Emily Millar, Grade 12
The cool winter’s breeze whips my hair around my face, for a moment it catches the light and glows in the sun, shining gold like the lettering on the harsh shape of a tombstone in front of my cold bare feet. I kneel down on the scratchy grass, amoungst the weeds and windblown, abandoned, plastic shapes of flowers, desperately trying not to fade like the people beneath them.
They were too morbid and I thought for a moment how ghostly they looked scattered around everywhere like the roses a dancer receives after a performance. These were life’s last tribute to the dead. It is ironic isn’t it, how we allow our lovers to fade quicker in our thoughts than these artificial petals that we bought for two dollars as an afterthought at the corner store, aren’t people more than that?
I reread the o so familiar words over again, loving daughter, sister, mother and wife. Where the word wife once was someone had crossed over it and written hero.
I remember the day I got selected for a special art camp so clearly, every other memory seems foggy, I came running up the stairs as fast as my little stubby legs could carry me, but I stopped stock still as soon as I heard the yelling, the deep thunder of my father’s voice, as he smashed something to the ground, it landed with a thud. I heard the muffled cries of my mother and her quiet sobbing as my father continued with his rage. I continued towards my parent’s door, I wanted to hug my mum the way she hug me when I was upset and sad. The door burst open and hit me like a sledgehammer in the stomach, my dad’s great big hands that used to push me on the swing as I screamed higher, higher, and that had once hugged me so tight at night times as he whispered “I Love you,” Into my ears. Those great big hands grabbed me by the hair and threw me into the wall. My mother screamed from the bedroom, and ran into the hallway, I just lay there stunned as I felt something warm and sticky trickle down my face.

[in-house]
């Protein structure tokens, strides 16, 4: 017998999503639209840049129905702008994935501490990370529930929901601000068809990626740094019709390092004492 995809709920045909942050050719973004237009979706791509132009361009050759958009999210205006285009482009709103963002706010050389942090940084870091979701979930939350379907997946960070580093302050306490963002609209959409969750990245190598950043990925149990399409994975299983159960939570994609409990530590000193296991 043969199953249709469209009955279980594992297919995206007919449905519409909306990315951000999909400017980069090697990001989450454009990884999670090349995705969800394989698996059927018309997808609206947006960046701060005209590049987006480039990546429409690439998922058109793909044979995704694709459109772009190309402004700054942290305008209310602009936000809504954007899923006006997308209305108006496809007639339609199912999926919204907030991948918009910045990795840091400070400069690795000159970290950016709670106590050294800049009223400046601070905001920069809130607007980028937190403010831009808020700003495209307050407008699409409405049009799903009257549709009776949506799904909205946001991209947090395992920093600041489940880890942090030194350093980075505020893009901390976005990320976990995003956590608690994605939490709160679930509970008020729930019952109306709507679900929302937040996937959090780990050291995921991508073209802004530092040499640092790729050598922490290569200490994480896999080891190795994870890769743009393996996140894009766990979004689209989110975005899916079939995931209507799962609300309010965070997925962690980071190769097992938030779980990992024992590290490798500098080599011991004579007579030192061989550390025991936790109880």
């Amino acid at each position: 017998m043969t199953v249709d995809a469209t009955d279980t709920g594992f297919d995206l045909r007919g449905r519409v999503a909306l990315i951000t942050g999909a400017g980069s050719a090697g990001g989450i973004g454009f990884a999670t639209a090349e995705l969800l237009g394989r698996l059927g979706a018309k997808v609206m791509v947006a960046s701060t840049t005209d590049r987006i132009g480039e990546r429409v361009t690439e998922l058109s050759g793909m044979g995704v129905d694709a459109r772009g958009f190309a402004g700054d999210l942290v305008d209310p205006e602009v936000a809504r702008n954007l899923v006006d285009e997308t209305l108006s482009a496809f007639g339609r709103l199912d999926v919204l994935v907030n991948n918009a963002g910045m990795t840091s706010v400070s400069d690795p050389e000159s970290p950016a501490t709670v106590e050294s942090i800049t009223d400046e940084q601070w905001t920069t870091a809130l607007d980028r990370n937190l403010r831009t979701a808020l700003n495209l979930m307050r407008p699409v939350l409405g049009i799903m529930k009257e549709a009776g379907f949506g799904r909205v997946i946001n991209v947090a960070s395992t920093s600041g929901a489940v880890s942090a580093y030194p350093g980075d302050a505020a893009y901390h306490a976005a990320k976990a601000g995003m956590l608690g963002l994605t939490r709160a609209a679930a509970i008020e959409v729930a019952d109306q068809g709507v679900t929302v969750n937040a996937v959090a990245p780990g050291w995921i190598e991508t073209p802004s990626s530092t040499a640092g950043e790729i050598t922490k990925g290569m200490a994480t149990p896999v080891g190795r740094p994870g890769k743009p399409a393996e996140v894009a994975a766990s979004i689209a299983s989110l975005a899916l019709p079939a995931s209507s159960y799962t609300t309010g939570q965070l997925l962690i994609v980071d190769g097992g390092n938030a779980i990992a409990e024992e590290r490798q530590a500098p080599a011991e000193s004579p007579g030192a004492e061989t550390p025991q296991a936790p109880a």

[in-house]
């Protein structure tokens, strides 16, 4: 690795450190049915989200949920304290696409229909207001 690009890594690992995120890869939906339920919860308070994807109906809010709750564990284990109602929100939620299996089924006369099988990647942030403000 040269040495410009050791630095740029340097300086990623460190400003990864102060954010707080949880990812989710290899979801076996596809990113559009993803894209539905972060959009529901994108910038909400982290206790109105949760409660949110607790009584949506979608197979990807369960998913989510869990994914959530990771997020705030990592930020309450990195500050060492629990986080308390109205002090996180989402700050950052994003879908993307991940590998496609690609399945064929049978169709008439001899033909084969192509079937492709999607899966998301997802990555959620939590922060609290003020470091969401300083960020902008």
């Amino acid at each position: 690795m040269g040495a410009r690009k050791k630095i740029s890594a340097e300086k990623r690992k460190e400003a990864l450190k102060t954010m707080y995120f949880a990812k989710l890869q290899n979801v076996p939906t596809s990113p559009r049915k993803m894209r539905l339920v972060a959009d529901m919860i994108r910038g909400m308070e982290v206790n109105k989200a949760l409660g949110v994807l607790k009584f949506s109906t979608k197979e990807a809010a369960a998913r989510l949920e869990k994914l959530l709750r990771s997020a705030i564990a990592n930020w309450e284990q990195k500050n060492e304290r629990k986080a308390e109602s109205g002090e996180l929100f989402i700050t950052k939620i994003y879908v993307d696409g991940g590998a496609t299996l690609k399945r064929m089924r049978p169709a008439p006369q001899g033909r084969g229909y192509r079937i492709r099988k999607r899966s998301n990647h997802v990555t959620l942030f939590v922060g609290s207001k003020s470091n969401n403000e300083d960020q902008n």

My mother scooped me up in her arms, her face already starting to turn purple and blue, as if an unseen painter was making it his canvas. She threw open the door as my dad thundered down the stairs screaming all types of insults at my mother.
The old engine chocked and spluttered like my mother’s sobs, The car roared to life.
That was the last I saw of my dad, he was standing there yelling after us. Then the pain sunk in.
“Mummy my head hurts.”
Everyone seems to look up to basketball players, and pop stars as their heroes, however when I think of heroes I think of my mother. It has taken me my whole life to realise that the heroes are your friends and your family, because they did all they could to save you no matter what, despite their weaknesses and flaws and bad hair days, they were there to save you from the monsters under your bead or the ones inside your head.
I spread my arms and look up into the sky and yell, “I love you Mum.” I choke on the rain and end up breathless, for a moment the irony of dying in a graveyard crosses my mind. I get my breathing under control and watch as the ink from the rewritten word hero runs and mixes with the dirt. The rain could wash away that name, but it would forever remain in my brain.